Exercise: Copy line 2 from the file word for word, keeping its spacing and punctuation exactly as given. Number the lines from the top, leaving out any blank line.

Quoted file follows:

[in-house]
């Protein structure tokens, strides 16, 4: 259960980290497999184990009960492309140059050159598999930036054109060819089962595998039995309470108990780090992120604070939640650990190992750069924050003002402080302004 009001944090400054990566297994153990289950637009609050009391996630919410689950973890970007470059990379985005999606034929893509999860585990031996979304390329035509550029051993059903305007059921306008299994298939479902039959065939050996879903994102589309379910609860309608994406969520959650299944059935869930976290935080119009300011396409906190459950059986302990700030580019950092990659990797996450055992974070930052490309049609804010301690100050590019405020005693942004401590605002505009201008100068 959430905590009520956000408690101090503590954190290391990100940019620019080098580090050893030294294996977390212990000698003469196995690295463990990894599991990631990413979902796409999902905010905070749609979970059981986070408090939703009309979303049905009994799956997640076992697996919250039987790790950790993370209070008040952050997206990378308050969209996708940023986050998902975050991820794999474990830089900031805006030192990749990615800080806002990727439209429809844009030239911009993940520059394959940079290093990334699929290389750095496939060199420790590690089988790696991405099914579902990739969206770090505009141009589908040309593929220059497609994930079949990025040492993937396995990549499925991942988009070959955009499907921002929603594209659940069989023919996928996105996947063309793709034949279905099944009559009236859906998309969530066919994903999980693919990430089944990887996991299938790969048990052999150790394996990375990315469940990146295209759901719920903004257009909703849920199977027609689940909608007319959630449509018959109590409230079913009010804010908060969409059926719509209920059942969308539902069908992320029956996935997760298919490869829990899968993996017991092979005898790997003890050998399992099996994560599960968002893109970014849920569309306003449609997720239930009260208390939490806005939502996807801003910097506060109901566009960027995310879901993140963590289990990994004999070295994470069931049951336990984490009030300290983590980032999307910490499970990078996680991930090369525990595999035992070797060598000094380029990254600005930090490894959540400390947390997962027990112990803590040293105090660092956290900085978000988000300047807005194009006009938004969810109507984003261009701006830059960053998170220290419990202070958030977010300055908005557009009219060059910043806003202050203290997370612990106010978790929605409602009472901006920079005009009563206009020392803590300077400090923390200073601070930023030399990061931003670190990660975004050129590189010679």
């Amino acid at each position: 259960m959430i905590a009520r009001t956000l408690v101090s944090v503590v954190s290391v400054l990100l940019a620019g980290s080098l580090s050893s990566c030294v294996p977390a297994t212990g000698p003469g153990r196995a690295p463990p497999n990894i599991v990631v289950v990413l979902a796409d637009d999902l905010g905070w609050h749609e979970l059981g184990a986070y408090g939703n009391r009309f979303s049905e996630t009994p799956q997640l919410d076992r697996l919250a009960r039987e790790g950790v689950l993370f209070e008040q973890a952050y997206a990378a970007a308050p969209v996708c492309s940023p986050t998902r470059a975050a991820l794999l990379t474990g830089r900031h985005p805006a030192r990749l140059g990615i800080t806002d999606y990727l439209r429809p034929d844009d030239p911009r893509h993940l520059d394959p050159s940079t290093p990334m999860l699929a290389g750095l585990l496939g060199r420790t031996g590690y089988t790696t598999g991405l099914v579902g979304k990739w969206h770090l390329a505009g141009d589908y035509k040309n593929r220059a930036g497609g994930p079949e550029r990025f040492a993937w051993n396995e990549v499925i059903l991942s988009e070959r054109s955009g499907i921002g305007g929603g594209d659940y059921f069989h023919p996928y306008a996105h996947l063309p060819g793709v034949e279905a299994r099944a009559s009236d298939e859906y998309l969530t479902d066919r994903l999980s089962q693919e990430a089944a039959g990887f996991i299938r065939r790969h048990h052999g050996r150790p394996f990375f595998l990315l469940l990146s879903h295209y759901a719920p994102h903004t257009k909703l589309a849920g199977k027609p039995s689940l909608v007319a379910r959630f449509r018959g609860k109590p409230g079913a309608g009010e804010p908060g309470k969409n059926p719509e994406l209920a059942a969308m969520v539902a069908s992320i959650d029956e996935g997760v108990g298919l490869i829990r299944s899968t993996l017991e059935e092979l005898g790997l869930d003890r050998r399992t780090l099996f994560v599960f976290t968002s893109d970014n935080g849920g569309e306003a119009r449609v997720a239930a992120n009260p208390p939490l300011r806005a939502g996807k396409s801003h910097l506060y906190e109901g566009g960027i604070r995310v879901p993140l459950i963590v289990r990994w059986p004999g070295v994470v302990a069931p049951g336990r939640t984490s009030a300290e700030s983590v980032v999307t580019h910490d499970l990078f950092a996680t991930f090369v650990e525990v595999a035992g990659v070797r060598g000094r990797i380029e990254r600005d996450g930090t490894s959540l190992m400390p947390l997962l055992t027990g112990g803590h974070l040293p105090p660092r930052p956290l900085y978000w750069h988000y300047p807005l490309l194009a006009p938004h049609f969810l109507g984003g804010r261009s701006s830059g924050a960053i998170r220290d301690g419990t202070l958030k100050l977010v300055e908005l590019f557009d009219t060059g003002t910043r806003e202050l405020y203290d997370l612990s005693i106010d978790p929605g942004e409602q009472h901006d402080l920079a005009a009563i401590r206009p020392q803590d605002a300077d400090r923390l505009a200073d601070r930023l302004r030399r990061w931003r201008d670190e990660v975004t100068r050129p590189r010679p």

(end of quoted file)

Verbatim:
């Protein structure tokens, strides 16, 4: 259960980290497999184990009960492309140059050159598999930036054109060819089962595998039995309470108990780090992120604070939640650990190992750069924050003002402080302004 009001944090400054990566297994153990289950637009609050009391996630919410689950973890970007470059990379985005999606034929893509999860585990031996979304390329035509550029051993059903305007059921306008299994298939479902039959065939050996879903994102589309379910609860309608994406969520959650299944059935869930976290935080119009300011396409906190459950059986302990700030580019950092990659990797996450055992974070930052490309049609804010301690100050590019405020005693942004401590605002505009201008100068 959430905590009520956000408690101090503590954190290391990100940019620019080098580090050893030294294996977390212990000698003469196995690295463990990894599991990631990413979902796409999902905010905070749609979970059981986070408090939703009309979303049905009994799956997640076992697996919250039987790790950790993370209070008040952050997206990378308050969209996708940023986050998902975050991820794999474990830089900031805006030192990749990615800080806002990727439209429809844009030239911009993940520059394959940079290093990334699929290389750095496939060199420790590690089988790696991405099914579902990739969206770090505009141009589908040309593929220059497609994930079949990025040492993937396995990549499925991942988009070959955009499907921002929603594209659940069989023919996928996105996947063309793709034949279905099944009559009236859906998309969530066919994903999980693919990430089944990887996991299938790969048990052999150790394996990375990315469940990146295209759901719920903004257009909703849920199977027609689940909608007319959630449509018959109590409230079913009010804010908060969409059926719509209920059942969308539902069908992320029956996935997760298919490869829990899968993996017991092979005898790997003890050998399992099996994560599960968002893109970014849920569309306003449609997720239930009260208390939490806005939502996807801003910097506060109901566009960027995310879901993140963590289990990994004999070295994470069931049951336990984490009030300290983590980032999307910490499970990078996680991930090369525990595999035992070797060598000094380029990254600005930090490894959540400390947390997962027990112990803590040293105090660092956290900085978000988000300047807005194009006009938004969810109507984003261009701006830059960053998170220290419990202070958030977010300055908005557009009219060059910043806003202050203290997370612990106010978790929605409602009472901006920079005009009563206009020392803590300077400090923390200073601070930023030399990061931003670190990660975004050129590189010679």